I’ve always been proud of the fact that my family is anchored in our own small way to Bristol’s locomotive history. I have an old photograph of my grandfather, a man I never met. In the picture, he is standing alongside a train engine, clad in overalls — no doubt Pointer Brand. He is grinning from ear to ear, covered by what appears to be a thin layer of coal dust. My grandfather worked as a fireman on a steam train that ran out of Bristol, shoveling heaps of coal into the furnace to keep the train moving.
Trains have been coming and going into Bristol since the 19th century. Early on, they brought people and, for a time, wounded soldiers fresh from Civil War battles.
Of course, it has been a long time since anyone caught the train from Bristol — but there is hope that it may soon happen again.
Over the last few years, a lot of people have been at work to entice Amtrak to include Bristol as one of its connecting points. In fact, a delegation of folks from Bristol made their way up to Roanoke last week to make sure Amtrak executives know we are very much on board with getting passenger service back here. I, for one, was glad to hear that.
However, I mentioned it to someone and I got an answer that, well, frankly highlights an attitude in our community that needs to take the first train out. When I mentioned the possibility of Amtrak in Bristol, she laughed and said, “Nothing like that is ever going to happen here. Why would they pick Bristol?” Ugh.
I can think of a lot of reasons why Amtrak ought to make this a hub. For one thing, our station is ready to go, and we are perfectly situated to connect the eastern corridor with the rest of the south. I know a few people who are ready to use Amtrak out of Bristol to commute to their offices in D.C. and New York.
But, our community isn’t a jumping-off point; we are becoming more of a destination, too. We’ve got two new hotels coming on, an amazing museum, great restaurants, pubs, a top-notch bakery and Rhythm and Roots. Plus, the natural beauty here is a huge draw, especially when combined with riding on a train. In other words, a lot of people will take the train out of the hustle of, for example, D.C. to enjoy long weekends in our region.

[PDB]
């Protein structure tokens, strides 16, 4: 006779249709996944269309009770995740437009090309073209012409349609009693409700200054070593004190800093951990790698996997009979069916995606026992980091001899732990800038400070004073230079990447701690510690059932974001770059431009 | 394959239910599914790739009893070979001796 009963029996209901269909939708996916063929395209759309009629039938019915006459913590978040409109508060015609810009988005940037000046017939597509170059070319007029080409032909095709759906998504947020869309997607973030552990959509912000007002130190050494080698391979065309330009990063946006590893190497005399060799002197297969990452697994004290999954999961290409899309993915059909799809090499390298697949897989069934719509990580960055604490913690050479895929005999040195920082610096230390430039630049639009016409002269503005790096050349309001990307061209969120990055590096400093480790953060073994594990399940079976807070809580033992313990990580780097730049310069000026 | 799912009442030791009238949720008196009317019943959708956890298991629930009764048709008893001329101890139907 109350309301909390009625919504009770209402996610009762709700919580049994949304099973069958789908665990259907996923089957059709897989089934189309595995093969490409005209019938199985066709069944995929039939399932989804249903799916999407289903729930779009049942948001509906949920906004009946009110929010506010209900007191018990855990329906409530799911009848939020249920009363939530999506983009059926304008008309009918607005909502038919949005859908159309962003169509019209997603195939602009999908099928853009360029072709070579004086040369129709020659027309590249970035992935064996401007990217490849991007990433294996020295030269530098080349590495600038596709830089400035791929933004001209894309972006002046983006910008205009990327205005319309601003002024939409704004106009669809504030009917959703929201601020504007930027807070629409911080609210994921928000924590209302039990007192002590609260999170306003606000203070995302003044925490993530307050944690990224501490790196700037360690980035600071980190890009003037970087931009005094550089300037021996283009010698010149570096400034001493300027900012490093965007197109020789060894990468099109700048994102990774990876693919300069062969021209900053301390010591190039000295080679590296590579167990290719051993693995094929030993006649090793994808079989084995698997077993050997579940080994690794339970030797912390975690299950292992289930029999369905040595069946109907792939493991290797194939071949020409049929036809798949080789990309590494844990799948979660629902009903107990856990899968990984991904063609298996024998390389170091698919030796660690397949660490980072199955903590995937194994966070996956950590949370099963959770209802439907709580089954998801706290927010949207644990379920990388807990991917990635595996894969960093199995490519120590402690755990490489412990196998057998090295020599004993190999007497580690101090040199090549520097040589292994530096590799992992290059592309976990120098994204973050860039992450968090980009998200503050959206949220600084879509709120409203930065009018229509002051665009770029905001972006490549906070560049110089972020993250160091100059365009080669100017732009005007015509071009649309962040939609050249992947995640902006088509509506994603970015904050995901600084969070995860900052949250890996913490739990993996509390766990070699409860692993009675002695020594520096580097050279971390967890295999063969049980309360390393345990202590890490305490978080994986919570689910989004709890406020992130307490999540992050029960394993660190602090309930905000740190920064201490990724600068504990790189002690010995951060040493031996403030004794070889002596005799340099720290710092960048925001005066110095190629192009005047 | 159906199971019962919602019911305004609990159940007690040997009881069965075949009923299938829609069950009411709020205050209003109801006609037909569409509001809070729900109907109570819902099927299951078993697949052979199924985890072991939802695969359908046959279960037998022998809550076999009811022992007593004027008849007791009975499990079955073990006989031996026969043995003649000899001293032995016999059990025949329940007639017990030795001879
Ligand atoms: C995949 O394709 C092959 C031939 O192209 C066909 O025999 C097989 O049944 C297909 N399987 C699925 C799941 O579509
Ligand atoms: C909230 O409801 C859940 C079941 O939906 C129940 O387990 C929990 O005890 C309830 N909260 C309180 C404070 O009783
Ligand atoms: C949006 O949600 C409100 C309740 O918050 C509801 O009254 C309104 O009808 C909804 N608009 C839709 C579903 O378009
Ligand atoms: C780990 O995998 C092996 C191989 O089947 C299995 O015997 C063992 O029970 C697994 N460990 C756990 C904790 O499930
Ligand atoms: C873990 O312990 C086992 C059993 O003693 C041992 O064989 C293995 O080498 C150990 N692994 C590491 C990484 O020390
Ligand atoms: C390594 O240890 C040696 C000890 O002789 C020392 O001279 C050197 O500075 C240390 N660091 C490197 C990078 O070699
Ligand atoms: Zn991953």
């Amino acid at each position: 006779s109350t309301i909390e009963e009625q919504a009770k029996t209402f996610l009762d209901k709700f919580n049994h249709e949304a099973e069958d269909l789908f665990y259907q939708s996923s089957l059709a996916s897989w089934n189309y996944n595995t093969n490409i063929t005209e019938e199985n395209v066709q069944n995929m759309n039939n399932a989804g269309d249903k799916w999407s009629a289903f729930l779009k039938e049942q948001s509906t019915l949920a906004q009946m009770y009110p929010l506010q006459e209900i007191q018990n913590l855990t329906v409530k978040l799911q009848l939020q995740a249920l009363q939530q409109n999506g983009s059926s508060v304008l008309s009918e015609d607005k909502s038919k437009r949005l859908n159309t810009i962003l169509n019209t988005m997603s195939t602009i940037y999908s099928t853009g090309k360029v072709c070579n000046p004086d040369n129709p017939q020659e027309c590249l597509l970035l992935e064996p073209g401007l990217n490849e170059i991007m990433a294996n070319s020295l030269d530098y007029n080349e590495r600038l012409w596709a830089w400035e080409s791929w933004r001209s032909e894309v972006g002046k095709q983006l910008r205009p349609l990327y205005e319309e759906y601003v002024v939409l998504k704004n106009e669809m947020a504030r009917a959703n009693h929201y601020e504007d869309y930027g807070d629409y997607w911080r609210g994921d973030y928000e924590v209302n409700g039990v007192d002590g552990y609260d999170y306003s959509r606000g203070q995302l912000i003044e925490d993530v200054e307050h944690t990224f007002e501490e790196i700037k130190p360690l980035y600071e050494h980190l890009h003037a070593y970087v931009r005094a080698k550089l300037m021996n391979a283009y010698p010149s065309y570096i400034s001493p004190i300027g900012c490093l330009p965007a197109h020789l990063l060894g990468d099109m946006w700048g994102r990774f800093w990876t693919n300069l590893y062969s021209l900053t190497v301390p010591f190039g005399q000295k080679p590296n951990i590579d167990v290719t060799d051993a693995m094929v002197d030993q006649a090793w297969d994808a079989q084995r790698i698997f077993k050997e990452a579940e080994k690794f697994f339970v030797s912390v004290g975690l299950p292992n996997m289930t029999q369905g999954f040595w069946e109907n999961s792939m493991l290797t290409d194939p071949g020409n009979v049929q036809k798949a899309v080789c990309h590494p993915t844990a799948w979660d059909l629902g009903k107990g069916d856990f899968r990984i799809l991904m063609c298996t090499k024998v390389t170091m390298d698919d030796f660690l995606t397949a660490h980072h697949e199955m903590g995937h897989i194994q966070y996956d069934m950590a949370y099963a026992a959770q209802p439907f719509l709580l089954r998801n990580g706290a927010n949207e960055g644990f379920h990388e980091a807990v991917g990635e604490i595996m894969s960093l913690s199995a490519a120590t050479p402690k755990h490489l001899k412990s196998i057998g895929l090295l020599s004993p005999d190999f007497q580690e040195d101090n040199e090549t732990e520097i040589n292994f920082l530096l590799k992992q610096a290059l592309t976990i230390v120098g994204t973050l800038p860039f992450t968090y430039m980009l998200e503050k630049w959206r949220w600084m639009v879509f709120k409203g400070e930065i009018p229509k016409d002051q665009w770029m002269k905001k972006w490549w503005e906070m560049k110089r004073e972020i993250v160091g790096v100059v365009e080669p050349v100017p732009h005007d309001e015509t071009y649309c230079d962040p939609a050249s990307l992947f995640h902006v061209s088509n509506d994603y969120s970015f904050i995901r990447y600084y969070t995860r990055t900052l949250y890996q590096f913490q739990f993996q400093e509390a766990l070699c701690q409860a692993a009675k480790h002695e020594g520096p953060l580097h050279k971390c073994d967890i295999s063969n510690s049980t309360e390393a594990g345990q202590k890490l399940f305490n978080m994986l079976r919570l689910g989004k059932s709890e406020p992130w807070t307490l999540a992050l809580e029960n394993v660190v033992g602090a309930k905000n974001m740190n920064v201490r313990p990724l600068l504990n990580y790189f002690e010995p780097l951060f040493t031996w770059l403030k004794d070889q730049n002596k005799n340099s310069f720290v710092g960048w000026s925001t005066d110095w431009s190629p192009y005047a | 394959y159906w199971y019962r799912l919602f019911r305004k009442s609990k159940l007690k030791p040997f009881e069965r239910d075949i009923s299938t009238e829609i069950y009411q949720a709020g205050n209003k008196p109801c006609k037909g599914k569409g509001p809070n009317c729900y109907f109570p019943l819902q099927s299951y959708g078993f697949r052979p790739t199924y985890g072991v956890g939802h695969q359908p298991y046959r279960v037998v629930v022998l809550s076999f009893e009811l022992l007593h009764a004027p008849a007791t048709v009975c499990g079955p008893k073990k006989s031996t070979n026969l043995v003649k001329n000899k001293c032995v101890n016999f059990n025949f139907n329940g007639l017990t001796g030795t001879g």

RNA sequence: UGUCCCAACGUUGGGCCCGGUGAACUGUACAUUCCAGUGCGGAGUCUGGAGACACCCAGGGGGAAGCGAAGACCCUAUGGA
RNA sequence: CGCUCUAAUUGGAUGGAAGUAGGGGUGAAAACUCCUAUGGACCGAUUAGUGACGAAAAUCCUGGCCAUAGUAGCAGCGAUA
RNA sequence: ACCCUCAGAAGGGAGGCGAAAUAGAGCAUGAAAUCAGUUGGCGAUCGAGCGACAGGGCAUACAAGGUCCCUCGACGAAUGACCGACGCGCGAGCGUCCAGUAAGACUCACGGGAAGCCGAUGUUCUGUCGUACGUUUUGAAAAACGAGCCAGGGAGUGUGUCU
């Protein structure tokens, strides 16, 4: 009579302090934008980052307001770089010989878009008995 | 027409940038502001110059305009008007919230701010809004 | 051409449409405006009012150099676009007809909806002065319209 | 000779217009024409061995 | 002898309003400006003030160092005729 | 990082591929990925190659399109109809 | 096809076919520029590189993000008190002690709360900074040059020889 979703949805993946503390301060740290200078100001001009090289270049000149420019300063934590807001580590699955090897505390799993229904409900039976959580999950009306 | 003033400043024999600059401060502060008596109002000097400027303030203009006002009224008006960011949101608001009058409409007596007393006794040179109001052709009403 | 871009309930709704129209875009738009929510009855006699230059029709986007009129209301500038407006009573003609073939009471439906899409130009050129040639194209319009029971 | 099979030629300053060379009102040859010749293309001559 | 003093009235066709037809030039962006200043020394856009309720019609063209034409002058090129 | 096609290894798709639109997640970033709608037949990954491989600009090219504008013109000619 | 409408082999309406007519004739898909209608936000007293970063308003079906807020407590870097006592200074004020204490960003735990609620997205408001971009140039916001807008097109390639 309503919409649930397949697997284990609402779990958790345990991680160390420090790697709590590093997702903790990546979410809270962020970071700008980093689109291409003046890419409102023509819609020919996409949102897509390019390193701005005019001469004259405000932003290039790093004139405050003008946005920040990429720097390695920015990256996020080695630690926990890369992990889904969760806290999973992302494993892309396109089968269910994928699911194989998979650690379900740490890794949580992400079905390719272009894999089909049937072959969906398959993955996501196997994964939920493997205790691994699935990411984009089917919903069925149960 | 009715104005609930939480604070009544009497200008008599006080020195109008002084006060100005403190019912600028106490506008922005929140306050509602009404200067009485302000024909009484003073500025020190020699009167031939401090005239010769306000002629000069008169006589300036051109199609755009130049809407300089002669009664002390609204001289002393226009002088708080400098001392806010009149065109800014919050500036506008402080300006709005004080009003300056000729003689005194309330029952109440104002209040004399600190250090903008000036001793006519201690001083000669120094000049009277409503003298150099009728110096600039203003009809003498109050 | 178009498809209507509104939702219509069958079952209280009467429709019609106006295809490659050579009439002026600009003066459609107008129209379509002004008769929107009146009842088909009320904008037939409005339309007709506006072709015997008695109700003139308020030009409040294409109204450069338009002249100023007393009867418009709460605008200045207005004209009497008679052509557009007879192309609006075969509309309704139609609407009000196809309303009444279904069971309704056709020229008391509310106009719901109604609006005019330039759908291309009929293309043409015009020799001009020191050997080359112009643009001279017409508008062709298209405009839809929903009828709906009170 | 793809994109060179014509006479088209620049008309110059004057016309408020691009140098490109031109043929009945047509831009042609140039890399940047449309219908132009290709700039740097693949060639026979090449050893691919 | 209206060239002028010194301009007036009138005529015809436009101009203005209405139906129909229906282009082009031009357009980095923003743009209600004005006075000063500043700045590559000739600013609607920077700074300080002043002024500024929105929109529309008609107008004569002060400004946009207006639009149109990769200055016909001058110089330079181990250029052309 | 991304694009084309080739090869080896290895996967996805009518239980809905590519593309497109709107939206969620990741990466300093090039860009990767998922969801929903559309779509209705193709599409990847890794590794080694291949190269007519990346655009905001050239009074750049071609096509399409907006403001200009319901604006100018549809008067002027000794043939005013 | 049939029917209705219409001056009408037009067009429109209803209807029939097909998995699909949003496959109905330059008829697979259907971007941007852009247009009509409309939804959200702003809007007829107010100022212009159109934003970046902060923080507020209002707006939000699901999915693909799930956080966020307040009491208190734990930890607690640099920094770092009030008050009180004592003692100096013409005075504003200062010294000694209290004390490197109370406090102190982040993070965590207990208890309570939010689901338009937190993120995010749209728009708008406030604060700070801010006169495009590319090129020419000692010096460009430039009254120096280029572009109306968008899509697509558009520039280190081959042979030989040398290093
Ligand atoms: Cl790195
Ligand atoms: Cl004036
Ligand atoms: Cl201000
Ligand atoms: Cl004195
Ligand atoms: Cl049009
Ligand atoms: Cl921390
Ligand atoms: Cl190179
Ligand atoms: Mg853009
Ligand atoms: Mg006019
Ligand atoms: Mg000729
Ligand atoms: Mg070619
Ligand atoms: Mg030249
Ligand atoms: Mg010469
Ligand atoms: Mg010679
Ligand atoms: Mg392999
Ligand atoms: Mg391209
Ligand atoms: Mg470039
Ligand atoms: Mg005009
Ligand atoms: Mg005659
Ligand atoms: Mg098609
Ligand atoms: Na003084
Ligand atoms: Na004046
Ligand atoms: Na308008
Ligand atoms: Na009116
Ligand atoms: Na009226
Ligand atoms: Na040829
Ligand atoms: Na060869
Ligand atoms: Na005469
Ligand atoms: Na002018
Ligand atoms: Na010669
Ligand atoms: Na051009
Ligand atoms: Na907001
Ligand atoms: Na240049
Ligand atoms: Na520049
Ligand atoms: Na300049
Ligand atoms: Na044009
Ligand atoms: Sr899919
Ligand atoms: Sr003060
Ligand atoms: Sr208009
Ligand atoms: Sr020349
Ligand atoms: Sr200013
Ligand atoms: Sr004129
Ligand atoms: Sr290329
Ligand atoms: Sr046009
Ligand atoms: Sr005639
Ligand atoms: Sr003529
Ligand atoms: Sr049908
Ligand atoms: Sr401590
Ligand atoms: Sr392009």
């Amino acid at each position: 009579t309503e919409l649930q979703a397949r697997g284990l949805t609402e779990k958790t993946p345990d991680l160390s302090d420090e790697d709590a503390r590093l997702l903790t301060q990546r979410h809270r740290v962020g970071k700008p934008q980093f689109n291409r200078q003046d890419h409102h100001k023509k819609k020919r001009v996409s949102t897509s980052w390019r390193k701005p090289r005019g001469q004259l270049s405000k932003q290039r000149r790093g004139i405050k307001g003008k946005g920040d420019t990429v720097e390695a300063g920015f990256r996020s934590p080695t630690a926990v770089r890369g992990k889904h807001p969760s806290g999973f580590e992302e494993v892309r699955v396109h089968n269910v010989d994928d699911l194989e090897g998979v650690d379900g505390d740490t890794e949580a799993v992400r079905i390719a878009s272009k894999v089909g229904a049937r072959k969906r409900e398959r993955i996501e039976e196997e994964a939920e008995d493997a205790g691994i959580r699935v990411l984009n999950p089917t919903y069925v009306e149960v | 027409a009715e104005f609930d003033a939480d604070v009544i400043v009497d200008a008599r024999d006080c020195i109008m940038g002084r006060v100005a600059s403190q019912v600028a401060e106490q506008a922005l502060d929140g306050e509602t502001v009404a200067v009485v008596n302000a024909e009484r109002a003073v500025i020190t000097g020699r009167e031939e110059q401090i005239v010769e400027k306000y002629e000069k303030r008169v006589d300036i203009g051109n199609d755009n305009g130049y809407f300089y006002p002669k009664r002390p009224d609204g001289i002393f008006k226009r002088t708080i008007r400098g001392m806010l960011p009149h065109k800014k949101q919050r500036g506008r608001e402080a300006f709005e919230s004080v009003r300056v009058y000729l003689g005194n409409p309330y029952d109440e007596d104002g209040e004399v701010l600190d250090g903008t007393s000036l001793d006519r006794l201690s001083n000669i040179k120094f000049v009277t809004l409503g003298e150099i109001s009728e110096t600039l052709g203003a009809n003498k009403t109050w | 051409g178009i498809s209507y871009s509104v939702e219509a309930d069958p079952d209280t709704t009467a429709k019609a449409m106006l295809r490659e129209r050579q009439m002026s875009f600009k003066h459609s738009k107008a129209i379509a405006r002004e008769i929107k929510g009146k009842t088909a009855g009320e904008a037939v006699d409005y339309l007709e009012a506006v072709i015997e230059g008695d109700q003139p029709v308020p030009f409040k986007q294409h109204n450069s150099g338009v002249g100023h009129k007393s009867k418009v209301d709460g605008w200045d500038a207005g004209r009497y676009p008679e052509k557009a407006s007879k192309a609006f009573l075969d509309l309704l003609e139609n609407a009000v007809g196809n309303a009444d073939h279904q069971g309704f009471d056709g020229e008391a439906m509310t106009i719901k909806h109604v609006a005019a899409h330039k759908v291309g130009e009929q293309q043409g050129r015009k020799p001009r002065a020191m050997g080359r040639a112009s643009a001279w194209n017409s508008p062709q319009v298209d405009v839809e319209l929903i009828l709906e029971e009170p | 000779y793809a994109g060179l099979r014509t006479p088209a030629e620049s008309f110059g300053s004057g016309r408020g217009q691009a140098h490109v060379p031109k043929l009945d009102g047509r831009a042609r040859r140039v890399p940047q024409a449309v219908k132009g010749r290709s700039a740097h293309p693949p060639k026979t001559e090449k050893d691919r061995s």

And the majority of people here will welcome it with open arms, even the handful of naysayers. Some folks have been through a lot over the years, and sometimes it is easier to think nothing good will ever happen here than it is to risk getting their hopes up. Every so often, though, we have to be reminded that hope can make great things happen.
This is an interesting and crucial time in Bristol’s history — not because we are looking back but because we are looking forward and putting the pieces together for what can be a pretty amazing future. And somehow, it is right that trains have the possibility of factoring into that story of our community.
If enough people want to make passenger trains in Bristol a reality, we can make it happen. I do not think that Amtrak officials are likely to ignore a community that offers as much as we do as well as the potential for future growth. Every chance we get, we ought to make them aware of what they are missing here in Bristol.
Who knows? Maybe one day, one of your grandkids will look at a photograph of you boarding an Amtrak train at the Bristol Train Station.
Mark Hutton is an award-winning writer, ordained minister and adjunct faculty member for the Philosophy and Religion Department at King University. He is a member of the Bristol Herald Courier’s Board of Contributors. Board members are regular Opinion page contributors, and opinions expressed do not necessarily represent those of this newspaper staff and management.